SAN FRANCISCO (KPIX 5) -- While taxi medallions in San Francisco were once seen as a good investment -- literally a license to make money for cab drivers -- the popularity of ride-sharing apps has led to a looming financial meltdown for the city's struggling taxi industry.
The rise of Uber and Lyft as the more common way for people to catch rides around San Francisco has left local cab drivers deep in debt.
And San Francisco could be on the hook for the money owed as the taxi medallion market descends into a financial disaster.
"25 years I've done this job. I've complied with all the rules and regulations," said SF taxi cab driver Chris French. "I'm just trying to make an honest living."
Take a ride with French and you'll hear an increasingly familiar story.
"I went ahead and I bought a medallion, and like I said, it just keeps getting worse," explained French.
Taxi medallions are something cab drivers and the city have wrestled over since the 1970s.
That's because those medallions were the only way to drive a cab in the city. Their restricted number literally drove demand for taxis and the medallions themselves.
Some drivers spent 10, 15 or even 20 years on a waiting list, just for a chance to buy one for upwards of $20,000 to $25,000.
Flash forward to the late 2000s when San Francisco faced two problems: a shortage of cabs on the street and a $50 million budget shortfall at the SFMTA.
"Really the only directions I received from the powers that be at the time were to sell medallions," said Christiane Hayashi, former Director of the SFMTA Taxi Program
Hayashi, who is now retired, was asked to restructure the medallion system in 2008.
"I think SF was looking at the New York medallion system and seeing that there was a tremendous amount of revenue they were not taking advantage of at the time," said Hayashi.
So the plan was to turn demand for medallions into a money maker for the city. But the high cost of a taxi medallion at $250,000 -- the price of a house in a normal real estate market – meant the city needed a lending partner that could issue medallion loans.
Officials found one just two blocks away from City Hall.
"So I looked at it. I looked at the financing. SF Federal Credit Union was doing the financing," remembered French. "$1,000 a month. I made the payment, I have $1,500 left over for myself. That seemed like a good deal so I went for it."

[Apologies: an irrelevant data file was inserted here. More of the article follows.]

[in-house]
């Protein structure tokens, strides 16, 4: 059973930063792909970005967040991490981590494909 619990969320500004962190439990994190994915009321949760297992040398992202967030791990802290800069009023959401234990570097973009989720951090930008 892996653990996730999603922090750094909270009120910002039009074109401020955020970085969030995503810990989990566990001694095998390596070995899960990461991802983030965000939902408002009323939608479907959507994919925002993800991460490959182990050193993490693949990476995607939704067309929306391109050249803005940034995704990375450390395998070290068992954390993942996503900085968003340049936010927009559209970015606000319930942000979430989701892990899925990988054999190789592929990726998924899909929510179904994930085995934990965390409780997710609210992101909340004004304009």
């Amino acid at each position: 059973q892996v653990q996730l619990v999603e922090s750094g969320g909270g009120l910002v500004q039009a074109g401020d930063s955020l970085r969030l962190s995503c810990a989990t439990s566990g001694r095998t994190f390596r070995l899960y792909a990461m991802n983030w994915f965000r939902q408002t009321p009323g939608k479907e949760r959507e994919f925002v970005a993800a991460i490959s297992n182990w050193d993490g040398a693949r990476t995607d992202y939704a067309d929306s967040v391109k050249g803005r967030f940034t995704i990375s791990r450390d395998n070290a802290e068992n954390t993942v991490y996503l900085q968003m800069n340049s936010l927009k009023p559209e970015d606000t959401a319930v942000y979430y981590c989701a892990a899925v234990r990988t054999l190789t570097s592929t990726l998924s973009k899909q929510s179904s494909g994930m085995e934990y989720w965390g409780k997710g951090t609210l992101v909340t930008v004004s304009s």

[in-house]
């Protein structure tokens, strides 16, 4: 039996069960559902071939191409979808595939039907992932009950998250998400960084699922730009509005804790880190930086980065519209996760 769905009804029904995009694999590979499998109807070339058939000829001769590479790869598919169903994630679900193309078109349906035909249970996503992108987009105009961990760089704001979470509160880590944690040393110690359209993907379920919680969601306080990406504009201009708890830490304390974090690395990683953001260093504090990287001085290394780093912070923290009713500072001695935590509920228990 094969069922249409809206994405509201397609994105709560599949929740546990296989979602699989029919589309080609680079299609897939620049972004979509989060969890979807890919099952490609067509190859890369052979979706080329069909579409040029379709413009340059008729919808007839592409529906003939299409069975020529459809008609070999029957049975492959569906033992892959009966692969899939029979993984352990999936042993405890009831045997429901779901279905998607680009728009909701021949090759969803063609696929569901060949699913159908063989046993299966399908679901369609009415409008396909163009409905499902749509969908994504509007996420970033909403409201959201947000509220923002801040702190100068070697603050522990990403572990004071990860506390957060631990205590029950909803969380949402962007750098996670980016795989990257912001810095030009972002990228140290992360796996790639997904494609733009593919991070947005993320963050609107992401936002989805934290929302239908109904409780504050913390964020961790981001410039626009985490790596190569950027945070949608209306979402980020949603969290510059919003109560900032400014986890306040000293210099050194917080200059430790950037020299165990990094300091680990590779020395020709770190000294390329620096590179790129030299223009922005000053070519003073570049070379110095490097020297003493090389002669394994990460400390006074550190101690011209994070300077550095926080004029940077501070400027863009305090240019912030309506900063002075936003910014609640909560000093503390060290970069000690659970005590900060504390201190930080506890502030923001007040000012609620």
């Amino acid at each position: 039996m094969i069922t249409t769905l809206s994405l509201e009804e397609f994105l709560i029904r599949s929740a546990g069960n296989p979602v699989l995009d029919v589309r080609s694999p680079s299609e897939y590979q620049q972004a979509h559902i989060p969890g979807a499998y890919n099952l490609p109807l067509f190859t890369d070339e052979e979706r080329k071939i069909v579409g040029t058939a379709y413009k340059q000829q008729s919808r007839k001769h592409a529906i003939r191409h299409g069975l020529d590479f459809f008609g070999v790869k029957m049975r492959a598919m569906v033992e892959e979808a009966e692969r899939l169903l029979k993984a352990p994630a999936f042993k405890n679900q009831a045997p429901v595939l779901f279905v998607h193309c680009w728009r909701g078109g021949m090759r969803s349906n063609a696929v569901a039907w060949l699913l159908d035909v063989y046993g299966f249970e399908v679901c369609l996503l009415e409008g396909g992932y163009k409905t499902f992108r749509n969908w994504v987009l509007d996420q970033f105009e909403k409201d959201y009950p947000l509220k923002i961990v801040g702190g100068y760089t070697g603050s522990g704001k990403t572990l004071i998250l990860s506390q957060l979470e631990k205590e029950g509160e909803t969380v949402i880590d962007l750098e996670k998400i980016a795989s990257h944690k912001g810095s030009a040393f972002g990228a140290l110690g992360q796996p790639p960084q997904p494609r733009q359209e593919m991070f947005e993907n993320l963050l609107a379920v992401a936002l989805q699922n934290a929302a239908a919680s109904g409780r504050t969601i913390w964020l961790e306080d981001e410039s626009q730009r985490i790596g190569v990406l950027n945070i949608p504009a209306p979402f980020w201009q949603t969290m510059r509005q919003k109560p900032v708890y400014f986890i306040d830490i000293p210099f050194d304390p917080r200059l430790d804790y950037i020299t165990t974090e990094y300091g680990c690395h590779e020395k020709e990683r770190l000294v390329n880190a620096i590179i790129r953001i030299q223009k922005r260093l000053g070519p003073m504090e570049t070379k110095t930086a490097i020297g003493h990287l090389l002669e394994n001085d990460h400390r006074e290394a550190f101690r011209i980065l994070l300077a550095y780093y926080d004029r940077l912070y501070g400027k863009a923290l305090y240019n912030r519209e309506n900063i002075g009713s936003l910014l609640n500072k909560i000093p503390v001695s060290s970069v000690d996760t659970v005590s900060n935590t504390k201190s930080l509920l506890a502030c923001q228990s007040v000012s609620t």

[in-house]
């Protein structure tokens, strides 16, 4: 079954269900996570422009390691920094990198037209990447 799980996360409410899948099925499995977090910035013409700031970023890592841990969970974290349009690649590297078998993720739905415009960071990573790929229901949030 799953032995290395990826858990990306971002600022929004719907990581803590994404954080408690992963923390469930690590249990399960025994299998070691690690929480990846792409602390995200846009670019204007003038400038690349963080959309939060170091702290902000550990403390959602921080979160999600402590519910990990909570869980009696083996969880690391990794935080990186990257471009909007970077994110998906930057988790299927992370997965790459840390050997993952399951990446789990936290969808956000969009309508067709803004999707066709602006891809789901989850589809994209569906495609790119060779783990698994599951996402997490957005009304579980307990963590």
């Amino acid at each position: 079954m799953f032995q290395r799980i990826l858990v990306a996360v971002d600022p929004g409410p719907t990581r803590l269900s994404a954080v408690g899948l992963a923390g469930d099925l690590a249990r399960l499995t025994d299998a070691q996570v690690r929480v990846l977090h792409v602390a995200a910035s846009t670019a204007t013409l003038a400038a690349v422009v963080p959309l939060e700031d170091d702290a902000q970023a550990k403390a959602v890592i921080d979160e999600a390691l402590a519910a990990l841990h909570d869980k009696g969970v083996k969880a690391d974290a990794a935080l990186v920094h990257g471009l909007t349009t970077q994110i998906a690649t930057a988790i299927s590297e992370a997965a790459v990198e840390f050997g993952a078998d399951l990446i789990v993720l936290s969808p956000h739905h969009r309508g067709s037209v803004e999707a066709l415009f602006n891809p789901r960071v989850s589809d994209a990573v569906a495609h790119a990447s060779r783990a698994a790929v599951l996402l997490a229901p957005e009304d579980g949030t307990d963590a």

Initially, drivers bought medallions, the city made millions of dollars in transfer fees and the credit union was collecting interest on those loans.
Only something else was happening at the very same moment.
Just as the city finalized the taxi medallion program, ridesharing provided by drivers working for Uber and Lyft started disrupting the taxi industry.
Years later, with those two apps serving as one of the main ways residents and visitors get around the city, the taxi industry is more than disrupted; its crippled.
In cabs across San Francisco, taxi medallions have turned into something like a troubled mortgage.
"So, that's still not enough to make my rent and the loan payment," said French. "So I'm giving up. Maybe I can keep up with my loan payments and hold on to the medallion until they can sell it."
The last time SFMTA sold a taxi medallion?
"They haven't sold a medallion in a year," guessed French.
Actually, the last sale dates back to April of 2016.
"What its worth?" asked French. "It's really questionable."
If there isn't a line of people waiting to pay $250,000 for a taxi medallion, it begs the questions: Does the system work?
"Clearly not," said Hayashi.
But now there is an even larger problem brewing: the San Francisco Federal Credit Union's taxi medallion portfolio.
"I've heard, anecdotally, that some people who have bought medallions are walking away from their loans," said Hayashi.
KPIX 5 has learned that the San Francisco Federal Credit Union has now foreclosed on 70 medallion loans - and it considers the remaining loans -- approximately 480 of them -- as "impaired."
The Credit Union has also filed a legal claim against San Francisco as stakeholders increasingly blame the SFMTA for a medallion market that fell apart when tens of thousands of drivers without taxi medallion were allowed to hit city streets.
"The city should give us our money back," said French.
"The taxi drivers told us at the time, 'Why aren't you enforcing the laws against these illegal market participants?'" admitted Hayashi.
When asked if he felt like the city undercut him, French replied, "Yeah, I feel like they stabbed me in the back."
So the questions moving forward will be who is responsible for sorting out this mess and who is responsible for that medallion debt?
"Ultimately, the city owns those medallions," said French.
So what was originally a plan to fill a budget hole at the SFMTA is now at the center of a legal claim against the city, tied to $125 million worth of troubled loans at a local credit union.
There is also a second complaint filed against the city by the Medallion Buyers Alliance complete with six pages full of claimant names.
While the SFMTA has hired a consultant to try to make some sense of this financial fiasco, for the moment, the city does not have any solid answers as to how it will solve the taxi medallion problem.
The mayor's office declined to comment on the issue Monday, as it is now a legal matter.
But in the complaints, you can already read the arguments in the case against the city.
The SFMTA sold the medallions and were responsible for enforcing the city's taxi regulations, yet they failed to stop an obvious threat to the medallion economy.
The expensive mess also touches on politics and possibly a legal review of San Francisco's relationship with ridesharing companies that upended the taxi industry.
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